Not surprisingly, 2020 was a breakout year for the online grocery segment. The realities of the pandemic led tens of millions of Americans to do something they had never done before — buy groceries online. And why not? That’s the way they’d been buying everything else for years. Now the virus is receding, but for many of the newly converted who discovered a supermarket in their laptops, there will be no going back.
Buying in Bulk: What To Buy and Skip
Read: 30 Ways Shopping Will Never Be the Same After the Coronavirus
According to eMarketer, 2021 will be the year that online grocery shopping moves from the trial phase to standard operating procedure for millions who dabbled for the first time last year. Online grocery sales are expected to exceed $100 billion this year for the first time ever — that’s 12.4% of America’s total e-commerce sales. Year-over-year percentage gains will be in the high teens until sales approach $188 billion in 2024.
If you experimented for the first time in 2020 when supermarkets became places of anxiety and danger, or if you’re considering joining the growing herd for the first time right now, chances are good that you’re making or are about to make a few money-wasting rookie errors. Here are five mistakes to avoid.
Last updated: Sept. 29, 2021
You’re Ordering During Peak Hours
Some delivery services tack on a surcharge for customers who order during their busiest times. What they charge varies by location, time and how swamped they happen to be. Instacart, for example, charges “busy pricing fees,” and that’s on top of a sliding-scale pricing system that charges more the longer it takes for professional shoppers to gather what you need. Busy pricing fees vary, but can quickly send a $4-$8 delivery charge into double-digits. Find out when your service of choice is busiest and avoid ordering during those times. That tends to be from 4-9 p.m. on weekdays, when people like to order after work, and on weekends, particularly Sunday nights.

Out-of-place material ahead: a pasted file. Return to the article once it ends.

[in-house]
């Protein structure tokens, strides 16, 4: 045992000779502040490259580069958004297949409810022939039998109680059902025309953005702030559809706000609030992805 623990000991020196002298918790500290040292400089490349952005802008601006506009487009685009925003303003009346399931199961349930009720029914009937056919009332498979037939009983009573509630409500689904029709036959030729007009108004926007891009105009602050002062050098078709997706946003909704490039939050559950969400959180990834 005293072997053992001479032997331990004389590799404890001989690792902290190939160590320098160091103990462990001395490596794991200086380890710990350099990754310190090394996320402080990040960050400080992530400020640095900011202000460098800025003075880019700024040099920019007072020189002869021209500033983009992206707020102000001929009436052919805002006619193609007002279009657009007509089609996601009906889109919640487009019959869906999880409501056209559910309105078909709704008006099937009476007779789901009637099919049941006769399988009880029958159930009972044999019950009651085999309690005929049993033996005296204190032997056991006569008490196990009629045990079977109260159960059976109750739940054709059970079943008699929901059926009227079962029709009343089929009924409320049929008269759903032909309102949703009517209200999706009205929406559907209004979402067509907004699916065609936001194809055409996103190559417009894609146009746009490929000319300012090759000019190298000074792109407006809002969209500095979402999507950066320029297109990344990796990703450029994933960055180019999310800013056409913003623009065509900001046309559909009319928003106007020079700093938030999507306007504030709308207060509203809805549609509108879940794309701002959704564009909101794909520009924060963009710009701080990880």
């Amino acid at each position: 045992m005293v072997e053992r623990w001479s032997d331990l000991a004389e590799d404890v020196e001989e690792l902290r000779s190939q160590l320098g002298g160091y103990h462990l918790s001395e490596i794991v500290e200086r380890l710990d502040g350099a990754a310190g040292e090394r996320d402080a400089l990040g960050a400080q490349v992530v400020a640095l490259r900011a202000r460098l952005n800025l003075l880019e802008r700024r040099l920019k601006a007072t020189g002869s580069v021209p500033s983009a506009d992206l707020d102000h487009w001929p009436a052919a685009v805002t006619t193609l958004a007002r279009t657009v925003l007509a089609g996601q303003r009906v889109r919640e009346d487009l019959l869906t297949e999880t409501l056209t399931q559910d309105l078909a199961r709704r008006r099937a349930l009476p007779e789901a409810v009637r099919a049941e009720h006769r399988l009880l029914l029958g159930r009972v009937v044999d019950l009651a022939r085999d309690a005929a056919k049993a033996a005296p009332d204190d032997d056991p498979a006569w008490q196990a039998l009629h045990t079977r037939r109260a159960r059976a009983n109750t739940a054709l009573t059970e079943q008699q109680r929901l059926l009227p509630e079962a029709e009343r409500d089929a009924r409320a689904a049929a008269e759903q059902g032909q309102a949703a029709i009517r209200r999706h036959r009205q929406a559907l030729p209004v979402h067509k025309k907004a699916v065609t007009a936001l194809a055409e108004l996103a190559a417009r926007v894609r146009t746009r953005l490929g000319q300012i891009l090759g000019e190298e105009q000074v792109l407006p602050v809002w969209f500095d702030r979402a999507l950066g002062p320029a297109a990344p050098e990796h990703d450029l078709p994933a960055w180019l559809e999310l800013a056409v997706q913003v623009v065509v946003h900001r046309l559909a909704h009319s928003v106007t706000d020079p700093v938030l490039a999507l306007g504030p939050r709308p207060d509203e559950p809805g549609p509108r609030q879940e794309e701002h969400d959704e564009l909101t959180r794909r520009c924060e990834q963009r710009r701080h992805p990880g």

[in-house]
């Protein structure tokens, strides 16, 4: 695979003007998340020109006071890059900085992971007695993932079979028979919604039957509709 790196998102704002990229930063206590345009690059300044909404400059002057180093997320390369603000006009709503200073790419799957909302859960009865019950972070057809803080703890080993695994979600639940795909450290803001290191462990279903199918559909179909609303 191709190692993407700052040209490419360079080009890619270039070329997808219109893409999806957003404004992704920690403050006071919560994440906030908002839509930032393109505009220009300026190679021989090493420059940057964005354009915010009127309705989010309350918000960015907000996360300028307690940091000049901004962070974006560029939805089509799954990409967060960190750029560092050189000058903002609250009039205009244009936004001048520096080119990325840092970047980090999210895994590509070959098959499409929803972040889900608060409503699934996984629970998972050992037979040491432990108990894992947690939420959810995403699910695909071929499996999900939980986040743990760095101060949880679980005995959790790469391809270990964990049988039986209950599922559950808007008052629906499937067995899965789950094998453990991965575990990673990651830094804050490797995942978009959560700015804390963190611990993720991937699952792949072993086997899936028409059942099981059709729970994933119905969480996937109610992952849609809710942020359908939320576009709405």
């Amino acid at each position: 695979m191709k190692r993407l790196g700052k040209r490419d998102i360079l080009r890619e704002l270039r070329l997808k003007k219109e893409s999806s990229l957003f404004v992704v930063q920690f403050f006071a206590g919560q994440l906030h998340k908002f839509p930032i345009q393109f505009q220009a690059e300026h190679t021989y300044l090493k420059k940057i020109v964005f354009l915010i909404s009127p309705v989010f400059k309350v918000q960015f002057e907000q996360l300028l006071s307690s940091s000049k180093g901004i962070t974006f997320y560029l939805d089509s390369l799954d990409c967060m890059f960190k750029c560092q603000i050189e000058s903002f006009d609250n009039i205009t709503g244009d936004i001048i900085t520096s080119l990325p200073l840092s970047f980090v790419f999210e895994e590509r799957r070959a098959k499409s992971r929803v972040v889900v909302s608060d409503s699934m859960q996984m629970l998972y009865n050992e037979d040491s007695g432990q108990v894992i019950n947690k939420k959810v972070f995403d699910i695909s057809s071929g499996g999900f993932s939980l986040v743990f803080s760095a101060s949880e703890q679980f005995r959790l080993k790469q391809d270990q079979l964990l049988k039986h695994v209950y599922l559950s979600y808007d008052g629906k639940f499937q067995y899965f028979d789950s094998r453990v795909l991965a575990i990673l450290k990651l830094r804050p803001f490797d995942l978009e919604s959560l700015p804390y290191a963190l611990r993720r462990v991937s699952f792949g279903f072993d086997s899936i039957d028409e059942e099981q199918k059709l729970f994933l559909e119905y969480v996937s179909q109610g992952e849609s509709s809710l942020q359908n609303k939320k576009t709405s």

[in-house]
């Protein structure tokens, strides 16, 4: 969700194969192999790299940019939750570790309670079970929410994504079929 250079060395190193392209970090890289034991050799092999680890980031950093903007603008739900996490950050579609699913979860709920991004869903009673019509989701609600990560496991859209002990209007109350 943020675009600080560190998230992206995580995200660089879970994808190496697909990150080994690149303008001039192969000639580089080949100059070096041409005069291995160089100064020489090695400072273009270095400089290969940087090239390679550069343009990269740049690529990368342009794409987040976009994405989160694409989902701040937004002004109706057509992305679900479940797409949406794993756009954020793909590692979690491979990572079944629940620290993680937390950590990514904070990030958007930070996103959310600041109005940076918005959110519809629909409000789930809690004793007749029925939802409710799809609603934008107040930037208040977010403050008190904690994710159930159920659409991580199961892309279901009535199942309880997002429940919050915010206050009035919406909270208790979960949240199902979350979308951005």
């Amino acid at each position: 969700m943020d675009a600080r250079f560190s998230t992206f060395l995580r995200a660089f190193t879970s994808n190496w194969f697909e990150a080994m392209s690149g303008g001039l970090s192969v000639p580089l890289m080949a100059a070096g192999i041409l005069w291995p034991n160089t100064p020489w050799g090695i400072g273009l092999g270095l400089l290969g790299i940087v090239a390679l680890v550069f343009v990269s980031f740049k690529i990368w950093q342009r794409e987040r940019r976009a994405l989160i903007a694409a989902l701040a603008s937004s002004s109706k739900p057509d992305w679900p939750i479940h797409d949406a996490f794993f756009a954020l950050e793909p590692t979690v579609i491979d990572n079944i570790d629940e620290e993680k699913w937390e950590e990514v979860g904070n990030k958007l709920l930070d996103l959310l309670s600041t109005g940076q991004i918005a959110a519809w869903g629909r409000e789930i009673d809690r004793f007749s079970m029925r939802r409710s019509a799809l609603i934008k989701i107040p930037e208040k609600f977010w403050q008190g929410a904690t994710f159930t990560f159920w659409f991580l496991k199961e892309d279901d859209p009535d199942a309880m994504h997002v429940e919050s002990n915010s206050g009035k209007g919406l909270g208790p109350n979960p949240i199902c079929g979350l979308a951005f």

You’re Not Taking Advantage of Membership Offers
You must be a Prime member to order groceries through Amazon Fresh. That’s a fee of $119 per year or $12.99 per month. Other services, however, let anyone order and offer membership as an option. Walmart Grocery, for example, charges $7.95 or $9.95 per delivery, but Walmart+ members get free delivery as part of their $98 annual or $12.95 monthly fee. Instacart Express members enjoy free delivery, too, instead of $3.99 and up for non-Express service. Also, Express members don’t pay busy pricing fees.
Only you know if you order frequently enough to justify the cost of membership, but even if you’re close, consider that free delivery is only one of the perks no matter which service you join.
You’re Paying Extra Delivery Fees
Amazon Fresh is free with a Prime membership. That free Prime delivery you’ve gotten so used to, however, only applies to groceries if your order meets the minimum price threshold of $35. Anything less and you’ll pay a $10 fee — that’s a 40% surcharge on a $25 order. Similarly, members of Target’s Shipt service enjoy free delivery on orders over $35 but pay $7 for smaller orders.
This kind of policy is the industry rule, not the exception. Pricing structures vary from service to service, but in most cases, you can expect to pay more if you don’t make sure to order enough to satisfy the minimum price threshold.
You’re Not Using Coupons and Discount Codes
Just because you can’t use paper coupons when you order groceries online doesn’t mean you have to pay full price. The coupon situation varies considerably from service to service, so it’s important to know exactly what you have to do to take advantage of discounts while you shop.
Target’s grocery delivery service Shipt, for example, takes the guesswork out of it by alerting you to promo codes and other discounts as you go. Instacart automatically applies manufacturer’s coupons where eligible. Kroger lets you apply digital coupons to delivery orders. The point is, there’s a whole lot of inconsistency across the industry, but also a whole lot of money to be saved if you take the time to understand your service’s coupon protocols.
You’re Choosing Beauty Contest Produce
Every single day, farmers are forced to throw away a shameful amount of fresh produce because it doesn’t meet the cosmetic standards of their clients in the grocery store business. Straight bananas. Curvy carrots. Apples with dimples. These “Island of Misfit Toys” fruits and vegetables are just as fresh, flavorful and nutritious as their more photogenic siblings who make the cut for the supermarket shelves — and you can have them delivered to your door for a steep discount.
If you’re not hung up on looks, you can save as much as 40% on fresh organic produce from companies like Misfits Market and Imperfect Foods, which keep perfectly good food out of landfills while letting you keep more money in your pocket.